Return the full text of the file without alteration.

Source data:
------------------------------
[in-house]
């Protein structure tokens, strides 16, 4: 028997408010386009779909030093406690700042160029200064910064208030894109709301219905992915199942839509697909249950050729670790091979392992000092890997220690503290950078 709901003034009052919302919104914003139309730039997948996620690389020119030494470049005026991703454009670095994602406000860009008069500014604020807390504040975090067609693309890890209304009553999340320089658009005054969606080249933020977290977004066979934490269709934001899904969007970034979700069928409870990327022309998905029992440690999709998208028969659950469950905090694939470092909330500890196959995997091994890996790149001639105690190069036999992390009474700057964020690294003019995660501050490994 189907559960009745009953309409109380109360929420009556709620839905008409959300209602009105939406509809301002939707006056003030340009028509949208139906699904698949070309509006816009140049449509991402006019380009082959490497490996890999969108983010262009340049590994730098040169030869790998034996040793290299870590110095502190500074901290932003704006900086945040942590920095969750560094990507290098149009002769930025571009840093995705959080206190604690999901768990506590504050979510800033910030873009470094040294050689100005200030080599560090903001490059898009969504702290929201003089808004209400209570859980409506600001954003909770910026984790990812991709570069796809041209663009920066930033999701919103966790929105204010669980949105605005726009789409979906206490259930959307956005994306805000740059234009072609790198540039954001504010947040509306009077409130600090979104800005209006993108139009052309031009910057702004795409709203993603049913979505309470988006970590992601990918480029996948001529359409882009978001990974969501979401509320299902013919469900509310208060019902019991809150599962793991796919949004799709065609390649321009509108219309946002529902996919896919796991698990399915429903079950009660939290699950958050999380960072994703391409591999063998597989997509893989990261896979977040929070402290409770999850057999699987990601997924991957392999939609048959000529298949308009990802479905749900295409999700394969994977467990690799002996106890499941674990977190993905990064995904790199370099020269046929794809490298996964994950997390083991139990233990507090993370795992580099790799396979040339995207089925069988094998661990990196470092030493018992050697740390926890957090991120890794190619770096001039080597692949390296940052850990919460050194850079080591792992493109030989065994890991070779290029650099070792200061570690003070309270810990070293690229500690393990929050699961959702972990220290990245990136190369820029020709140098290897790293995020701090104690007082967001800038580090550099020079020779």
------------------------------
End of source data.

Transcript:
[in-house]
């Protein structure tokens, strides 16, 4: 028997408010386009779909030093406690700042160029200064910064208030894109709301219905992915199942839509697909249950050729670790091979392992000092890997220690503290950078 709901003034009052919302919104914003139309730039997948996620690389020119030494470049005026991703454009670095994602406000860009008069500014604020807390504040975090067609693309890890209304009553999340320089658009005054969606080249933020977290977004066979934490269709934001899904969007970034979700069928409870990327022309998905029992440690999709998208028969659950469950905090694939470092909330500890196959995997091994890996790149001639105690190069036999992390009474700057964020690294003019995660501050490994 189907559960009745009953309409109380109360929420009556709620839905008409959300209602009105939406509809301002939707006056003030340009028509949208139906699904698949070309509006816009140049449509991402006019380009082959490497490996890999969108983010262009340049590994730098040169030869790998034996040793290299870590110095502190500074901290932003704006900086945040942590920095969750560094990507290098149009002769930025571009840093995705959080206190604690999901768990506590504050979510800033910030873009470094040294050689100005200030080599560090903001490059898009969504702290929201003089808004209400209570859980409506600001954003909770910026984790990812991709570069796809041209663009920066930033999701919103966790929105204010669980949105605005726009789409979906206490259930959307956005994306805000740059234009072609790198540039954001504010947040509306009077409130600090979104800005209006993108139009052309031009910057702004795409709203993603049913979505309470988006970590992601990918480029996948001529359409882009978001990974969501979401509320299902013919469900509310208060019902019991809150599962793991796919949004799709065609390649321009509108219309946002529902996919896919796991698990399915429903079950009660939290699950958050999380960072994703391409591999063998597989997509893989990261896979977040929070402290409770999850057999699987990601997924991957392999939609048959000529298949308009990802479905749900295409999700394969994977467990690799002996106890499941674990977190993905990064995904790199370099020269046929794809490298996964994950997390083991139990233990507090993370795992580099790799396979040339995207089925069988094998661990990196470092030493018992050697740390926890957090991120890794190619770096001039080597692949390296940052850990919460050194850079080591792992493109030989065994890991070779290029650099070792200061570690003070309270810990070293690229500690393990929050699961959702972990220290990245990136190369820029020709140098290897790293995020701090104690007082967001800038580090550099020079020779």